Indonesia wants to buy Israeli UAVs

Published 23 October 2006

UAVs are used by more and more militaries and law enforcement forces, and the Indonesian military is no exception; it first tried to develop the vehicle indigenously, but the result was disappointing; the world’s largest Muslim country then looked around, and decided to purchase UAVs from Israel

Remember the commercial “With a name like Smuckers, it’s got to be good”? It may be the same when the world’s largest Muslim country buys a product from Israel, as is the case with Indonesia’s plan to purchase Searcher Mark-II UAVs from Israel. Marshal Djoko Suyanto, the Indonesian National Defense Forces (TNI) commander, last week revealed his country’s plan.

The Indonesian defense minister, Juwono Sudarsono, said that buying UAVs from another country, like Israel, was a realistic decision because similar locally-built equipment with the same technology was needed by the Indonesian defense forces. Sudarsono explained that Indonesia had tried to develop a UAV prototype last year, but its coverage and range were limited. “We still need time and huge amounts of money to develop these aircraft both for military and commercial purposes. To upgrade the existing prototype, we still need further study, time and huge sums of money,” Juwono said.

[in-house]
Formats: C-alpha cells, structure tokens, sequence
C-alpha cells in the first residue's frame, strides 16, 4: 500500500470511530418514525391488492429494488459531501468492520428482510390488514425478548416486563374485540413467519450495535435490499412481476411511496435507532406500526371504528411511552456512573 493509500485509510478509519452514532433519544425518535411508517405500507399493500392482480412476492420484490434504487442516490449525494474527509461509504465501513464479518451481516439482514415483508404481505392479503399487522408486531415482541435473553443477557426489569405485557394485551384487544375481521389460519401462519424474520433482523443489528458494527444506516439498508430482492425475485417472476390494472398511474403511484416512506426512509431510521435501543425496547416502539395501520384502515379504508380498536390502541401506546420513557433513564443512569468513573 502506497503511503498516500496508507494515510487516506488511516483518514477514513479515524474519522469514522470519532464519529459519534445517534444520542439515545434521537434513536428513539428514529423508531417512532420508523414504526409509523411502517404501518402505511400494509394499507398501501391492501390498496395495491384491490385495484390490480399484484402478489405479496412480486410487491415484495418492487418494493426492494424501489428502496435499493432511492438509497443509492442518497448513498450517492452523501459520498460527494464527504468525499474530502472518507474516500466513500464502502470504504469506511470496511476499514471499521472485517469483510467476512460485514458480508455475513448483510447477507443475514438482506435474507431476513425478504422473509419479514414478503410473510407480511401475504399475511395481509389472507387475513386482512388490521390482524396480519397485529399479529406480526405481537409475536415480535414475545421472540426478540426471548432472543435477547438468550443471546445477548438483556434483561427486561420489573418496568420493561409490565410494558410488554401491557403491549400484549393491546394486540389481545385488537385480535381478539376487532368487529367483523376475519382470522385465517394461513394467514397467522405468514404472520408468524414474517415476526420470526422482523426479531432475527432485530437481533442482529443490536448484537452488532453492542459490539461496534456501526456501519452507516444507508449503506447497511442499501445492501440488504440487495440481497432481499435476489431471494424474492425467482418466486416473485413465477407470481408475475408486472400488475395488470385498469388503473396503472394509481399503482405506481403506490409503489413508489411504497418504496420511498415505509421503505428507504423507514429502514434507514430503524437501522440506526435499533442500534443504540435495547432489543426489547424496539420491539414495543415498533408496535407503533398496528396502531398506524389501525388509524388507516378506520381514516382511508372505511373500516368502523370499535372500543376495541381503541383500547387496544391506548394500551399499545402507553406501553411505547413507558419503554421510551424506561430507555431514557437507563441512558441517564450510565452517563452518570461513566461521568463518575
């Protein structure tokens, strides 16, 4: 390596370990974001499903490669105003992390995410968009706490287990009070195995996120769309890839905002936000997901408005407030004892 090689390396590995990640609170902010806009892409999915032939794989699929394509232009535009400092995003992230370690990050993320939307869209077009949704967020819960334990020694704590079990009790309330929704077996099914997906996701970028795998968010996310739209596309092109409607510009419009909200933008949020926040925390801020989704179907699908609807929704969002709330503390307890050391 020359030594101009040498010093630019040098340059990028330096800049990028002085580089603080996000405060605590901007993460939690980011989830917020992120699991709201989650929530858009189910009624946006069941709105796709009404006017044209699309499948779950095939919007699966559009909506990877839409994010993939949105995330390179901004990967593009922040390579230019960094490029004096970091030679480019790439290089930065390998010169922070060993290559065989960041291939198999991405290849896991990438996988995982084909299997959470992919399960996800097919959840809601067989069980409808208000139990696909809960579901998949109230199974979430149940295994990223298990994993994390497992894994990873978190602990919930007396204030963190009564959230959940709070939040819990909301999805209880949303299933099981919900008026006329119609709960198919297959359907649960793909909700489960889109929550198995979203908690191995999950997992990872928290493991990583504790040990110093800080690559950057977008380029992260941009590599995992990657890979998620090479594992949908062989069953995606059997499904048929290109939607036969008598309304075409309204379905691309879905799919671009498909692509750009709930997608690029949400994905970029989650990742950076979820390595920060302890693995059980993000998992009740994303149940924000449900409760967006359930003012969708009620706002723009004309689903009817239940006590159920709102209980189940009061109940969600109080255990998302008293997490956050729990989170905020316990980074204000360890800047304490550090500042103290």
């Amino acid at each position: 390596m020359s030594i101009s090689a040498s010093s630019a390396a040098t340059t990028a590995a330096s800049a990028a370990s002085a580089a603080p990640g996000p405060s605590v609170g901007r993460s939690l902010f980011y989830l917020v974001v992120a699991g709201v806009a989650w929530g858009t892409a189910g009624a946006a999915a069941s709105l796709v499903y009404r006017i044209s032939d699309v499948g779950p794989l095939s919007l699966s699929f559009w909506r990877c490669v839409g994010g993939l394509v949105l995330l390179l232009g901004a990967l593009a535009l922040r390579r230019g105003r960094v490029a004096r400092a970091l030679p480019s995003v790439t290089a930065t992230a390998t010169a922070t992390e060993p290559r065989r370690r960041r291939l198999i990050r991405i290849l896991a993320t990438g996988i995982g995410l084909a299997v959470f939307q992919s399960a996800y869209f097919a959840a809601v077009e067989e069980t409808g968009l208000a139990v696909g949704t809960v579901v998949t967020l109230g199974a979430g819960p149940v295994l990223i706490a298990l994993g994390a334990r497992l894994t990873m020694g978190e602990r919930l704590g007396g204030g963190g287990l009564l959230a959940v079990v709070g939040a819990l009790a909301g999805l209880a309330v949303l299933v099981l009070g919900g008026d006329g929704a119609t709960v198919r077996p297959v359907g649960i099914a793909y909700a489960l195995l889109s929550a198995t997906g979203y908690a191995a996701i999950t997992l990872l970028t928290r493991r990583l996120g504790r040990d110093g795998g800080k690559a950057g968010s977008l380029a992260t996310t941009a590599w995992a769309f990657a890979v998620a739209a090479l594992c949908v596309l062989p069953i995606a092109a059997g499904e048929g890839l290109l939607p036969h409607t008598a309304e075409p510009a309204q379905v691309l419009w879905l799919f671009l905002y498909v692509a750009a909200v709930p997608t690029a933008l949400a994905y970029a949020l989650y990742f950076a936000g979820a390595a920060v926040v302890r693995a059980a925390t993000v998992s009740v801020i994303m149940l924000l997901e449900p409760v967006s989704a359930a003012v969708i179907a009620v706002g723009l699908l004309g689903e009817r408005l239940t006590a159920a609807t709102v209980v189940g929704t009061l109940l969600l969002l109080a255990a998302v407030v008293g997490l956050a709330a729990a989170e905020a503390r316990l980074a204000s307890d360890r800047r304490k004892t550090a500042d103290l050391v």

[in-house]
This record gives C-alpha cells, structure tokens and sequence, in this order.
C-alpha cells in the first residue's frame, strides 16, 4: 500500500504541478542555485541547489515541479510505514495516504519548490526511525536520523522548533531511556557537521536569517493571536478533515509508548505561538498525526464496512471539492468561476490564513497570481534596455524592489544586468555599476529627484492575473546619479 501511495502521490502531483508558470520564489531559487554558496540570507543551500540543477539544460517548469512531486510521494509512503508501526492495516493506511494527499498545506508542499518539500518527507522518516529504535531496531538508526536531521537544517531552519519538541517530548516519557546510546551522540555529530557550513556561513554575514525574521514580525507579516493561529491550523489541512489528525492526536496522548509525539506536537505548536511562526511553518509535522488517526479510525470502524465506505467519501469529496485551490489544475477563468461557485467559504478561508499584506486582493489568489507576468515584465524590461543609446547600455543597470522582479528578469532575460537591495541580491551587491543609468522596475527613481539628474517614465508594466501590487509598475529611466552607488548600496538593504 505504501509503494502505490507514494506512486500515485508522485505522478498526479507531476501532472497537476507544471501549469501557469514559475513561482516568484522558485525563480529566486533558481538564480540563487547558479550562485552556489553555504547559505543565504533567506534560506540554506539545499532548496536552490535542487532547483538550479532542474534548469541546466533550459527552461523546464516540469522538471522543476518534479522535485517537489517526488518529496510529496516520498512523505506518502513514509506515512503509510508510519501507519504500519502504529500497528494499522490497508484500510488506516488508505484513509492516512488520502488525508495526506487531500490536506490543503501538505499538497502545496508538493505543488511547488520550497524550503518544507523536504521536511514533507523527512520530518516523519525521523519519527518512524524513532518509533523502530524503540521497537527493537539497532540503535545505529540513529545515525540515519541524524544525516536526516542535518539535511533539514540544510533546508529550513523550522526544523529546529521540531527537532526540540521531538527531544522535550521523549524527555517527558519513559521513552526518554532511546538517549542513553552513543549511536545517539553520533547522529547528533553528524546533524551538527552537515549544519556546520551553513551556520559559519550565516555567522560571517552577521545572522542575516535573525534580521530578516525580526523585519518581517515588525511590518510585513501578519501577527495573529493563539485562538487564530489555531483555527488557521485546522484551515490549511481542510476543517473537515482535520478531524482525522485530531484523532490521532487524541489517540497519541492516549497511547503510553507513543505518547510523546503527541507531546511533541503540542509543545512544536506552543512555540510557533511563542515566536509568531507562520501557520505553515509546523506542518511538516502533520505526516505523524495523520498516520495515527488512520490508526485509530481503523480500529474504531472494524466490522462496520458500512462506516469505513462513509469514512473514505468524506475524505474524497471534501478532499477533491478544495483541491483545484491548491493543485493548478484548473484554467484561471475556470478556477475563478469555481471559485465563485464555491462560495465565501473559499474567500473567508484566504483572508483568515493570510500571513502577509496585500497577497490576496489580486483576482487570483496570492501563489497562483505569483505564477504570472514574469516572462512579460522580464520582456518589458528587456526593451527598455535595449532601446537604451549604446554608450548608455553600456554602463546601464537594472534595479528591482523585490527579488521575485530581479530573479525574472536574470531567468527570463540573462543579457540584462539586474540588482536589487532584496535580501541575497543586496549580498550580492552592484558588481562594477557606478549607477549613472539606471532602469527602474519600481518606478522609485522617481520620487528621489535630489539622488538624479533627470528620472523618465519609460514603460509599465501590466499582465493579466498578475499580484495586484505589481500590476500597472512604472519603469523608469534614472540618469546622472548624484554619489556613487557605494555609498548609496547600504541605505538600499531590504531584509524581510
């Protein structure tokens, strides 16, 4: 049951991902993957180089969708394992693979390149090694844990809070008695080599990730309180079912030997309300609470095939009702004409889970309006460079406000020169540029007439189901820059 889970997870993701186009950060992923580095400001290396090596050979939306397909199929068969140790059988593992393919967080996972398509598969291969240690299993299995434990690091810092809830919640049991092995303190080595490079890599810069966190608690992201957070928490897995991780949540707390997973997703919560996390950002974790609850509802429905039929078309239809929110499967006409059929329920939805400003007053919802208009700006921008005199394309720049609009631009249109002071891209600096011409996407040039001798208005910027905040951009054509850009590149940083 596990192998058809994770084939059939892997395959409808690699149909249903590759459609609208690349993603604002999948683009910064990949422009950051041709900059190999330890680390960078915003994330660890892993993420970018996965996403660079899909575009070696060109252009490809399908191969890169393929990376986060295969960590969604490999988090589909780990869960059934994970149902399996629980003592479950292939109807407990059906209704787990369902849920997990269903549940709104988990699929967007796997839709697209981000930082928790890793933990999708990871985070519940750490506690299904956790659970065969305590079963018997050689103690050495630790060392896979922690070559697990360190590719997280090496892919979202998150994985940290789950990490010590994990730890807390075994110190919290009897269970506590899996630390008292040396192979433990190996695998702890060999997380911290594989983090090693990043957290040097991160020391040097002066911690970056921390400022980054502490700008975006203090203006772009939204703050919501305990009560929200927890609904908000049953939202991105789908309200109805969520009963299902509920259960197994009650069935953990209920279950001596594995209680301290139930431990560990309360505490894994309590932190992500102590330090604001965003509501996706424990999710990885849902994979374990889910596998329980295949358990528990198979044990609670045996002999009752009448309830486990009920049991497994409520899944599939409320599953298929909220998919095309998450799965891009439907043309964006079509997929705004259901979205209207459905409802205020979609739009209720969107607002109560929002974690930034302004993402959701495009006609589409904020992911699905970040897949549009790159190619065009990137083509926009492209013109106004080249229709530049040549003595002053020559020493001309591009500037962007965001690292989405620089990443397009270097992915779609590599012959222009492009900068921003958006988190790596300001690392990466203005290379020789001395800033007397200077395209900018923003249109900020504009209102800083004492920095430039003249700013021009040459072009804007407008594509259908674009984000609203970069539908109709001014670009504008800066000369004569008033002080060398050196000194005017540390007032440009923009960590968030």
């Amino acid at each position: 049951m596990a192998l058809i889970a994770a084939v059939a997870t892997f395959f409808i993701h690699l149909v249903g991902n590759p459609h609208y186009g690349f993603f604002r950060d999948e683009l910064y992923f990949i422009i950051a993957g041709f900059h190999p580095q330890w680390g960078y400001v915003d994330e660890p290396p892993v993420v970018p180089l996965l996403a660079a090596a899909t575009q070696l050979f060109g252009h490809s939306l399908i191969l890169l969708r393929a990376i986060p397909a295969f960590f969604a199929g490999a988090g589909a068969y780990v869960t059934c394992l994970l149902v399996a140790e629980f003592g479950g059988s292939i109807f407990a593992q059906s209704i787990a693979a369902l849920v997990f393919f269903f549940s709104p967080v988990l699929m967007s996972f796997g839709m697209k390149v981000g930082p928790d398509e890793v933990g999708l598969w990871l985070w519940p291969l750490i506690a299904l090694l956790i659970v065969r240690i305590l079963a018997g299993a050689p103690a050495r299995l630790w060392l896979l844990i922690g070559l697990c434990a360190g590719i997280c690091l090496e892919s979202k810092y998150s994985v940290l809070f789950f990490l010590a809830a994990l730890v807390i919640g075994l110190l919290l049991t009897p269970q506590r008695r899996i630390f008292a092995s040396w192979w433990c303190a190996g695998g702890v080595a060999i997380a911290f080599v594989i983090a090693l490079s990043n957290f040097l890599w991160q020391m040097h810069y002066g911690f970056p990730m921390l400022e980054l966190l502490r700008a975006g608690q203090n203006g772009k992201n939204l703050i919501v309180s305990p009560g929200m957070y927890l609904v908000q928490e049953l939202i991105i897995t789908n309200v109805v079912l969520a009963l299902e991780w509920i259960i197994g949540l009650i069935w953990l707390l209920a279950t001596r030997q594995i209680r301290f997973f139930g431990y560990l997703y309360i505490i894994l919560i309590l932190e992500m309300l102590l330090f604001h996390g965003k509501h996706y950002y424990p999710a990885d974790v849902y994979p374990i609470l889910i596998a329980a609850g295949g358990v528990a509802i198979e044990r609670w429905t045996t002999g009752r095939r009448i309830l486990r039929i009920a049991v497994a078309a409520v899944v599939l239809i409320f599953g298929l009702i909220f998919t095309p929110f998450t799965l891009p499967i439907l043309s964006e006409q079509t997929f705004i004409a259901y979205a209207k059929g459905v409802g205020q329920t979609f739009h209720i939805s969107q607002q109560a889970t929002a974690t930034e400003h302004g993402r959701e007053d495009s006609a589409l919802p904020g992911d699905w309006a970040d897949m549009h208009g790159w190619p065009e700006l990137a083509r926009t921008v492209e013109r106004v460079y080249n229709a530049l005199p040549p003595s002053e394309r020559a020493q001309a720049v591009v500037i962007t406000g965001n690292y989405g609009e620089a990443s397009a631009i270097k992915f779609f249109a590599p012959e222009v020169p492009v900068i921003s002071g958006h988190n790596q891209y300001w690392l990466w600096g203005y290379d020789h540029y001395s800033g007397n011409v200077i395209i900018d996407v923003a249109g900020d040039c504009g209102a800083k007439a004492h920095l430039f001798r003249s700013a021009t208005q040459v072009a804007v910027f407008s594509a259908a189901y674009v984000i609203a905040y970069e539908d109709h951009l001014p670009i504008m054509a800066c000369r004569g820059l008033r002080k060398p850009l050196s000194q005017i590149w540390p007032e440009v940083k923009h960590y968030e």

The news that the predominantly Muslim Indonesia was planning to procure military equipment from Israel, a country with which it has no diplomatic ties, caused a wave of criticism by legislators in parliament. Some legislators claimed that procuring the UAVs from Israel is in violation of laws and regulations and accused the government of ignoring required procedures. Djoko, however, said that the plan to purchase the reconnaissance aircraft was initiated by the TNI because its technical specifications met that of all three services. “Then we made surveys here and there, not only in one country. The surveys were conducted by a joint team with personnel from the Army, Navy, Air Force, the TNI’s strategic intelligence agency BAIS and the ministry of defense,” he said.

We note that Israel opposed the inclusion of Indonesian units in the international force the UN put together to police south Lebanon after the Israel-Hezbollah war this past summer. Israel said it would not accept forces from a country with which it has no diplomatic relations.

-read more in Yossi Melman’s Haaretz report [